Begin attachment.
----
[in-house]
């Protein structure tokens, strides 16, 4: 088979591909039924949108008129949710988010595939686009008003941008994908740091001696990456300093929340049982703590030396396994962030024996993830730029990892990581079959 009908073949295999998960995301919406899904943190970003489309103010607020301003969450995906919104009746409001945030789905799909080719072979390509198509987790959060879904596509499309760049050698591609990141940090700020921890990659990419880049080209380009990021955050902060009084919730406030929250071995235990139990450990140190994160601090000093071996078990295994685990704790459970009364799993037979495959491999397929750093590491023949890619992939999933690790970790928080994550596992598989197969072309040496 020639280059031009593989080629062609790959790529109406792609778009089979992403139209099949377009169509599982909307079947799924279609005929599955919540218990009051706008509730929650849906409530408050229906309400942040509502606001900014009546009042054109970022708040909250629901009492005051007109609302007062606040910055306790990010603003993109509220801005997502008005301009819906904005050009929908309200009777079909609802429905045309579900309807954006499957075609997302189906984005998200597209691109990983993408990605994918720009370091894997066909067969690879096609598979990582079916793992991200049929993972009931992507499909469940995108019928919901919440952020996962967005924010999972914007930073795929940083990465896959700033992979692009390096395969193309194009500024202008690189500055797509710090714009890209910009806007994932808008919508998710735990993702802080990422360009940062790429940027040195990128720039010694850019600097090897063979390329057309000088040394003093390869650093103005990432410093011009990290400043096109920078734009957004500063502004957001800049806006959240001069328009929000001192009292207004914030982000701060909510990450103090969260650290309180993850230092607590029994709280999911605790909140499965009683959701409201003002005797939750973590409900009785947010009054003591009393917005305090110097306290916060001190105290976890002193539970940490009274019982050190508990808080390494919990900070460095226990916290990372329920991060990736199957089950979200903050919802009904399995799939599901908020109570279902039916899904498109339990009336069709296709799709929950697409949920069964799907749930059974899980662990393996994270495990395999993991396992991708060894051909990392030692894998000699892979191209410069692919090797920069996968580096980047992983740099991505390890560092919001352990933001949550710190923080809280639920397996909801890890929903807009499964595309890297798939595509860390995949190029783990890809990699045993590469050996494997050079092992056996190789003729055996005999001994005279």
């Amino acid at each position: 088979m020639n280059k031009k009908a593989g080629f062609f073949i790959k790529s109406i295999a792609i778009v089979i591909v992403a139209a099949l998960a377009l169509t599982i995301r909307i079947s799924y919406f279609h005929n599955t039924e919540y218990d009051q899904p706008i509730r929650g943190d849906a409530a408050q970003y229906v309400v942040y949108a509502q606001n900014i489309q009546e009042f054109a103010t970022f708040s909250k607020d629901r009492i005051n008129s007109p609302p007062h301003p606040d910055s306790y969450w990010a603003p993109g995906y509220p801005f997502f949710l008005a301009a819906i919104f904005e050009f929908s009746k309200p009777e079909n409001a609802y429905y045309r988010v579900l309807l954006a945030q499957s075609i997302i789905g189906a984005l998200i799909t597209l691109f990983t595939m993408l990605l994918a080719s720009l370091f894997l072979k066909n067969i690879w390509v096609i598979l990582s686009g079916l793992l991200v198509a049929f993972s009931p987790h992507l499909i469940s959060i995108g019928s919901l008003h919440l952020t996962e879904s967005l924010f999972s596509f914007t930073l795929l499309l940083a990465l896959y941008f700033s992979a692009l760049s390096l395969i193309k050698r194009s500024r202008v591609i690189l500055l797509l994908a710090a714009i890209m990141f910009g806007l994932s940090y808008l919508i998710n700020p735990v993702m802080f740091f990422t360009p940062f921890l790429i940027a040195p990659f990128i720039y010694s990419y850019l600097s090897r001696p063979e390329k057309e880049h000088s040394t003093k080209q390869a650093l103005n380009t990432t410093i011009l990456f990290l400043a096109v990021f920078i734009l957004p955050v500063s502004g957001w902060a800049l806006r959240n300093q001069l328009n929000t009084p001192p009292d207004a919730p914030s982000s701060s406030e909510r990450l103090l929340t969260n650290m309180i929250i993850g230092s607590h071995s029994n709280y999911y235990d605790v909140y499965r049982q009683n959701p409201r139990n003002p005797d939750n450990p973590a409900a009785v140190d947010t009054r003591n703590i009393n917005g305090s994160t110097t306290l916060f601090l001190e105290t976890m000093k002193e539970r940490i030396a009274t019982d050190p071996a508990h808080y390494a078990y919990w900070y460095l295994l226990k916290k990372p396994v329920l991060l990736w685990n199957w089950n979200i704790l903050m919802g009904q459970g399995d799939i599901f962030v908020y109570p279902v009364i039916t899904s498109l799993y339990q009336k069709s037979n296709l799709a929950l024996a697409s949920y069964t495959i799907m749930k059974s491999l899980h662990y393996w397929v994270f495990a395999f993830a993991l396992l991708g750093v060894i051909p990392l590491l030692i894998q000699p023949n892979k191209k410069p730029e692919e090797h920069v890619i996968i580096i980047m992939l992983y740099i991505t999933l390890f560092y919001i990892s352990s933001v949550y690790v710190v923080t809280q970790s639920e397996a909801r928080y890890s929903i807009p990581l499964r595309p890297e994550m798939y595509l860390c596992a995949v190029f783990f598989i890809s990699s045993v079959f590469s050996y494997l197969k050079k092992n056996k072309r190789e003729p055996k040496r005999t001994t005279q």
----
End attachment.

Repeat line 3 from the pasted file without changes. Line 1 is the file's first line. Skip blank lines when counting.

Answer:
């Amino acid at each position: 088979m020639n280059k031009k009908a593989g080629f062609f073949i790959k790529s109406i295999a792609i778009v089979i591909v992403a139209a099949l998960a377009l169509t599982i995301r909307i079947s799924y919406f279609h005929n599955t039924e919540y218990d009051q899904p706008i509730r929650g943190d849906a409530a408050q970003y229906v309400v942040y949108a509502q606001n900014i489309q009546e009042f054109a103010t970022f708040s909250k607020d629901r009492i005051n008129s007109p609302p007062h301003p606040d910055s306790y969450w990010a603003p993109g995906y509220p801005f997502f949710l008005a301009a819906i919104f904005e050009f929908s009746k309200p009777e079909n409001a609802y429905y045309r988010v579900l309807l954006a945030q499957s075609i997302i789905g189906a984005l998200i799909t597209l691109f990983t595939m993408l990605l994918a080719s720009l370091f894997l072979k066909n067969i690879w390509v096609i598979l990582s686009g079916l793992l991200v198509a049929f993972s009931p987790h992507l499909i469940s959060i995108g019928s919901l008003h919440l952020t996962e879904s967005l924010f999972s596509f914007t930073l795929l499309l940083a990465l896959y941008f700033s992979a692009l760049s390096l395969i193309k050698r194009s500024r202008v591609i690189l500055l797509l994908a710090a714009i890209m990141f910009g806007l994932s940090y808008l919508i998710n700020p735990v993702m802080f740091f990422t360009p940062f921890l790429i940027a040195p990659f990128i720039y010694s990419y850019l600097s090897r001696p063979e390329k057309e880049h000088s040394t003093k080209q390869a650093l103005n380009t990432t410093i011009l990456f990290l400043a096109v990021f920078i734009l957004p955050v500063s502004g957001w902060a800049l806006r959240n300093q001069l328009n929000t009084p001192p009292d207004a919730p914030s982000s701060s406030e909510r990450l103090l929340t969260n650290m309180i929250i993850g230092s607590h071995s029994n709280y999911y235990d605790v909140y499965r049982q009683n959701p409201r139990n003002p005797d939750n450990p973590a409900a009785v140190d947010t009054r003591n703590i009393n917005g305090s994160t110097t306290l916060f601090l001190e105290t976890m000093k002193e539970r940490i030396a009274t019982d050190p071996a508990h808080y390494a078990y919990w900070y460095l295994l226990k916290k990372p396994v329920l991060l990736w685990n199957w089950n979200i704790l903050m919802g009904q459970g399995d799939i599901f962030v908020y109570p279902v009364i039916t899904s498109l799993y339990q009336k069709s037979n296709l799709a929950l024996a697409s949920y069964t495959i799907m749930k059974s491999l899980h662990y393996w397929v994270f495990a395999f993830a993991l396992l991708g750093v060894i051909p990392l590491l030692i894998q000699p023949n892979k191209k410069p730029e692919e090797h920069v890619i996968i580096i980047m992939l992983y740099i991505t999933l390890f560092y919001i990892s352990s933001v949550y690790v710190v923080t809280q970790s639920e397996a909801r928080y890890s929903i807009p990581l499964r595309p890297e994550m798939y595509l860390c596992a995949v190029f783990f598989i890809s990699s045993v079959f590469s050996y494997l197969k050079k092992n056996k072309r190789e003729p055996k040496r005999t001994t005279q």